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Signs you might be addicted to your cell phone

Signs you might be addicted to your cell phone

Health
Woman literally tied to her cell phone.

Woman literally tied to her cell phone.

Do you feel anxious when you can’t connect with friends and family via your smartphone? Does a wave of panic strike when you get an alert that your cell phone is running out of battery power? Do you have trouble turning off your phone or other device to sleep at night or when you’re having dinner with family or friends?
All of these can be warning signs of a cell phone addiction.
Discovering whether you or a family member has a dependency on mobile technology starts with considering whether it is having an adverse effect on your life, says Dr. Victor Archambeau, a physician who actively incorporates substance abuse recovery into his practice at Tidelands Health Family Medicine at Litchfield.
Research has shown the average American checks a mobile phone every 12 minutes, and that the average user touches, taps and swipes a cell phone more than 2,600 times per day.
“An addiction is defined as when you continue to do something in spite of its negative effects on you,” Archambeau says.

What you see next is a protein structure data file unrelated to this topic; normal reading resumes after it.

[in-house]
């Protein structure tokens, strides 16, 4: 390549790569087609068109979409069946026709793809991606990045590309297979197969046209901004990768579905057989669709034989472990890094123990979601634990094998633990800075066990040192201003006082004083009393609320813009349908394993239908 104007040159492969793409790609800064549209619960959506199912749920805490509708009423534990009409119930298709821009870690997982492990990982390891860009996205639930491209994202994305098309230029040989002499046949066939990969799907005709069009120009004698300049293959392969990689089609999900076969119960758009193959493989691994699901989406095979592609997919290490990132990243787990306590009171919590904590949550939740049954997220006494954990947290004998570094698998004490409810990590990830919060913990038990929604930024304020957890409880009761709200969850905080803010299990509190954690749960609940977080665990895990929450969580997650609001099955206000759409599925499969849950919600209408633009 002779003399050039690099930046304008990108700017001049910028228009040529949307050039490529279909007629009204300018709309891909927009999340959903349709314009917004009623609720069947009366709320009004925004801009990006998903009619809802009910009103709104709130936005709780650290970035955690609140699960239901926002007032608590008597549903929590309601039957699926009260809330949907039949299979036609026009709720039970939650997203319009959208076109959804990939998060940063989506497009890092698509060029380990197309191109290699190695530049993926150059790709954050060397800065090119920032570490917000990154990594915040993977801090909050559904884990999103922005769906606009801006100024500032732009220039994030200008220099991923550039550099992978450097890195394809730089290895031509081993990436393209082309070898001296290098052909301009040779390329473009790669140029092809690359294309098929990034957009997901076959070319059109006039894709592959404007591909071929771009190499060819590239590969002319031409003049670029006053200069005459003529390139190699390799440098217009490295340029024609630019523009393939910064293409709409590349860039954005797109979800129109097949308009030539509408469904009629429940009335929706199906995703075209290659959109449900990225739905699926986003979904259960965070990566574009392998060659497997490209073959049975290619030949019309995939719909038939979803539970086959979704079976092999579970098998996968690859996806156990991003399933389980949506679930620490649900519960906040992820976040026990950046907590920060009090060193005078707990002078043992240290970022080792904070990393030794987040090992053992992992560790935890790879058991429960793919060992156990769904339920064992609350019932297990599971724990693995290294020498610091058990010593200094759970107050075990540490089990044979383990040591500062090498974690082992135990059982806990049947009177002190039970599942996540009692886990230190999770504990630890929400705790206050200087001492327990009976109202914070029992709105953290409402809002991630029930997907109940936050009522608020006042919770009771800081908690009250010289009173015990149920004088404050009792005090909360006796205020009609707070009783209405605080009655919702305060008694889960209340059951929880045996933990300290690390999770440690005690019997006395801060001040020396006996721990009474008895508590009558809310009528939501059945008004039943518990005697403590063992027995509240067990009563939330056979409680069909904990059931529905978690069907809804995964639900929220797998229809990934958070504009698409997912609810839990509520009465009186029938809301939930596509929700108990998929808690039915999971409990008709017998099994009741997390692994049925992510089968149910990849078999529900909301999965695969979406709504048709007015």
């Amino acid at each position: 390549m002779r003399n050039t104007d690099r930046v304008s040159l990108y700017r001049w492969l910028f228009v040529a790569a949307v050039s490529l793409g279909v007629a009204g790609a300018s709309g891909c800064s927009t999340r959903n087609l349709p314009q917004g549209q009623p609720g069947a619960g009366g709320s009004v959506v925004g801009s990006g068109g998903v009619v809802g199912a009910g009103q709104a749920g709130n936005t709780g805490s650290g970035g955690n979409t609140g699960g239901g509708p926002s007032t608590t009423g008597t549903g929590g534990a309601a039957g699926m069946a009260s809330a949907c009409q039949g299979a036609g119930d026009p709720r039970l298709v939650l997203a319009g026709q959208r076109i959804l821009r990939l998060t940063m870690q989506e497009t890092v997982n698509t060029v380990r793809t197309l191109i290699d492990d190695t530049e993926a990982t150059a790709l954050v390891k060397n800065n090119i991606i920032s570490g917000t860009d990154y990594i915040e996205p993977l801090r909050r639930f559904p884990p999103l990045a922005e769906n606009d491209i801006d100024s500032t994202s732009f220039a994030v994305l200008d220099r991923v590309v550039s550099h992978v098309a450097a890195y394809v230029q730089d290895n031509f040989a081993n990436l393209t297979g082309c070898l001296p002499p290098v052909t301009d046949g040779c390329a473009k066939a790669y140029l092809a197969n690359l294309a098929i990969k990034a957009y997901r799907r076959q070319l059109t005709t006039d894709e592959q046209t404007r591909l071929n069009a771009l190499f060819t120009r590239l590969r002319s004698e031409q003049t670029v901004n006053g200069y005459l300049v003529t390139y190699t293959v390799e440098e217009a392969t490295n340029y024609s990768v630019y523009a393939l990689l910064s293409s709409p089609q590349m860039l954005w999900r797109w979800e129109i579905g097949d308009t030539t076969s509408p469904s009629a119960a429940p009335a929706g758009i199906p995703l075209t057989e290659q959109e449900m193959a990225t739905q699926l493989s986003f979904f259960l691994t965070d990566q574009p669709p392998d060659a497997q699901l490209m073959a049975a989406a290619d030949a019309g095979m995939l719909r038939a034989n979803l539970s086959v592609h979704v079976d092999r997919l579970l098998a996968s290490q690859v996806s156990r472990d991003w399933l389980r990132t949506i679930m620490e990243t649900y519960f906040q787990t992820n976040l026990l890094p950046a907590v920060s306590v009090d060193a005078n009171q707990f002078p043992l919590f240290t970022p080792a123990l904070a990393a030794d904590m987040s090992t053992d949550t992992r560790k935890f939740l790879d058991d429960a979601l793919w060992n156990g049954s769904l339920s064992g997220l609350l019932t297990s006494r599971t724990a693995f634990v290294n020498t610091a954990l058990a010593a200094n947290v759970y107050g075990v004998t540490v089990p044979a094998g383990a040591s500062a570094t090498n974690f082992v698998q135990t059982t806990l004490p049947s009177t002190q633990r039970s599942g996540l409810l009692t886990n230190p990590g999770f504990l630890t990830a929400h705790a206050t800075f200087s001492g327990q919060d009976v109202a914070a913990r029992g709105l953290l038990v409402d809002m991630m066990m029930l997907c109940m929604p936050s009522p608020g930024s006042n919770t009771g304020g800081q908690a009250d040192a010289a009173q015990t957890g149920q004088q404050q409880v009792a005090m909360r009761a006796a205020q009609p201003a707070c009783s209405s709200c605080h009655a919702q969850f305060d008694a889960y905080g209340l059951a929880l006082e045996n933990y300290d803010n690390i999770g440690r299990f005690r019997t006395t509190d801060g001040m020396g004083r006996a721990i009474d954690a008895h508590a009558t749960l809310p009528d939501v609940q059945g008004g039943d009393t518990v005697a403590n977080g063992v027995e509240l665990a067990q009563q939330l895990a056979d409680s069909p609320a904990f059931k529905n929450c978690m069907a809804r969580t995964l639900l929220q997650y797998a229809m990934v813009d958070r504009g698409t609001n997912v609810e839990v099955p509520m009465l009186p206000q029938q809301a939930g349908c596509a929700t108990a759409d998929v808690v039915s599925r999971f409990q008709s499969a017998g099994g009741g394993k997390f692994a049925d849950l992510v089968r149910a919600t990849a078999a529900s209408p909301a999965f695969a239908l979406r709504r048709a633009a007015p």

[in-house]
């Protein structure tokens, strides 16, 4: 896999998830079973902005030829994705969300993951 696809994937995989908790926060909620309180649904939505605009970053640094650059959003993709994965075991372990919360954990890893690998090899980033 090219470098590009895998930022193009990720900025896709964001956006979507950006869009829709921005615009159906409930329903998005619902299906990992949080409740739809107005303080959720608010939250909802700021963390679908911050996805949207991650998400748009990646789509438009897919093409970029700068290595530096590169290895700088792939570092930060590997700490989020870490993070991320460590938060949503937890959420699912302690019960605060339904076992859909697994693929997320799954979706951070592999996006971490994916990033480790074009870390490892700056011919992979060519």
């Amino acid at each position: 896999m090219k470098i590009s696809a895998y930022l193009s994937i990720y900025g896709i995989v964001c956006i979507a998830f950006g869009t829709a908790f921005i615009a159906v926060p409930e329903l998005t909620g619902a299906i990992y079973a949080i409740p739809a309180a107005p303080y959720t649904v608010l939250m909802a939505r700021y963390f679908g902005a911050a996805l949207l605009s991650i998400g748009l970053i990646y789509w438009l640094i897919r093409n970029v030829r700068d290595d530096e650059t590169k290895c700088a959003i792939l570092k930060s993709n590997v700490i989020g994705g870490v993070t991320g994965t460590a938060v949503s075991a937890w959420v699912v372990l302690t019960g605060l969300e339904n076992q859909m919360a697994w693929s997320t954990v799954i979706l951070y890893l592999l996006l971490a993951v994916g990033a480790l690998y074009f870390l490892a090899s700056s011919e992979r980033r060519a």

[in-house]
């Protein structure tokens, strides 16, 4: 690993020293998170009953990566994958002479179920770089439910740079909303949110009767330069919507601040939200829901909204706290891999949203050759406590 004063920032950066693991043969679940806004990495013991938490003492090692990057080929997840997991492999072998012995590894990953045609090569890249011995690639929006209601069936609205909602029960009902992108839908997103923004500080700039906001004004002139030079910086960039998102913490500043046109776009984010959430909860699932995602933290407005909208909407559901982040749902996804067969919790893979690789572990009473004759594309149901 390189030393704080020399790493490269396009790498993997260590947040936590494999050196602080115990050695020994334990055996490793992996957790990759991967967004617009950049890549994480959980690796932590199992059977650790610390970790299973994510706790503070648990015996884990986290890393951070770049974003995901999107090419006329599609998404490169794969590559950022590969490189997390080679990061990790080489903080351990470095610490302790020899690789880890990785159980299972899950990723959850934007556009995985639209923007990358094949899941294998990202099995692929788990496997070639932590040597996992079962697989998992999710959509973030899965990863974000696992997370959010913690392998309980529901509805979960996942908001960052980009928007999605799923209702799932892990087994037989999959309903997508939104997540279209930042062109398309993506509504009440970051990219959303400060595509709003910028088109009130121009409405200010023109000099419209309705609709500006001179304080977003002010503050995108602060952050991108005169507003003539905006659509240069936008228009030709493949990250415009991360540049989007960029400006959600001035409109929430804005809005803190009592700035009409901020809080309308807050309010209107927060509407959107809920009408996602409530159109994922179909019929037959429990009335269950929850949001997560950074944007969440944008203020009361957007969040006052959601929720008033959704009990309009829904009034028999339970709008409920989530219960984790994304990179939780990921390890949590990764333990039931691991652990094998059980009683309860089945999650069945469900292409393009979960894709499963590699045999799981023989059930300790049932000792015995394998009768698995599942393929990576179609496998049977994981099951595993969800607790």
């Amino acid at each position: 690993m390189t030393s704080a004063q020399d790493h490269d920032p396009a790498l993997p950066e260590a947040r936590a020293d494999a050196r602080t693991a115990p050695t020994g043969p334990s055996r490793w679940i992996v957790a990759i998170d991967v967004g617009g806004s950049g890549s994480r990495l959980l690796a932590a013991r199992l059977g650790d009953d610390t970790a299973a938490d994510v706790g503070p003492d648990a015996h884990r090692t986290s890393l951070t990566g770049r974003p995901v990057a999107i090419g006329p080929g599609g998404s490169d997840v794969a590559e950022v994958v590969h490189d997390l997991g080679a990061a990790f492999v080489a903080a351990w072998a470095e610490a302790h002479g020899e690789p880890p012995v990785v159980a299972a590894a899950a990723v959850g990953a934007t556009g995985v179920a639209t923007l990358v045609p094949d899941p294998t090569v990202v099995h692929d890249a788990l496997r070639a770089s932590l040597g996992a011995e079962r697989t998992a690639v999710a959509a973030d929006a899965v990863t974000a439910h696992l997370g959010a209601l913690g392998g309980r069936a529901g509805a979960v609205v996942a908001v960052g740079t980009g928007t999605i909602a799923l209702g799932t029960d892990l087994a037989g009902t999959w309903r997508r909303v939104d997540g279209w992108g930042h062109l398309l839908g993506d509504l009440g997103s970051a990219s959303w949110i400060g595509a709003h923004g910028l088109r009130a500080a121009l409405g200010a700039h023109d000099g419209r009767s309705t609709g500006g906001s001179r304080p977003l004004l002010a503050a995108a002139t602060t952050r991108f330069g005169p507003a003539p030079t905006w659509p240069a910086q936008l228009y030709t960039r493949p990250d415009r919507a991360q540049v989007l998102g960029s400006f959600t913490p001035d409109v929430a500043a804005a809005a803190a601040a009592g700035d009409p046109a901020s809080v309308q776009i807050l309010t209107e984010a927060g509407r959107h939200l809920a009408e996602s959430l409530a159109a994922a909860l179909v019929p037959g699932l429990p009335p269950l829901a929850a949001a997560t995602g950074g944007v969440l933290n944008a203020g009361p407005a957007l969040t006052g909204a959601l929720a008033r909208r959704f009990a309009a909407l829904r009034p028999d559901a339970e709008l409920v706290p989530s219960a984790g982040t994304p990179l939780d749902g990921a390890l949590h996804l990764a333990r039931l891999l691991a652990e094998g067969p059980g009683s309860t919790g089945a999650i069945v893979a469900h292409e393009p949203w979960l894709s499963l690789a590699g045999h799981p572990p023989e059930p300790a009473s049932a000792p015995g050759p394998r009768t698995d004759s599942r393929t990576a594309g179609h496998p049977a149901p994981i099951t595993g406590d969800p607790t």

Have you gotten into a traffic accident because you feel the compulsion to constantly check your phone? Is your productivity at work dipping because you are glued to your phone or tablet?
“We can all recognize these aren’t good things,” Archambeau says. “It’s important to be cognizant of the impact that using your mobile device has on your life. If phone use starts to interfere with normal activities, it’s time to step back and start reconsidering how much you’re using it.”
Relationships require communication to thrive, and Archambeau notes that communication becomes difficult when people are staring at their cell phones rather than interacting. He also worries the Internet has made it possible for people to act less courteously than they might in person.

“I think the cell phone has taken the place of civil discourse in the community. It has become a crutch to lean on,” he says.
The concept of dependency on mobile devices has become so accepted that a name — Nomophobia (“no mobile phone phobia,”) — has been coined to describe the irrational fear of not being able to use your cell phone, tablet or other smart device.
Archambeau says it is a good idea to limit use of mobile technology. Turn off your cell phone at night or during meals. Pack it out of reach when you’re driving.
If you feel you or your child has a more challenging problem, Archambeau suggests seeking the help of a professional.
“If using a cellphone is creating a problem in your life, I’d suggest speaking to a counselor,” he says. “I think the best way to address it is to enlist the help of someone else. In my experience, that tends to be true with any addiction.”

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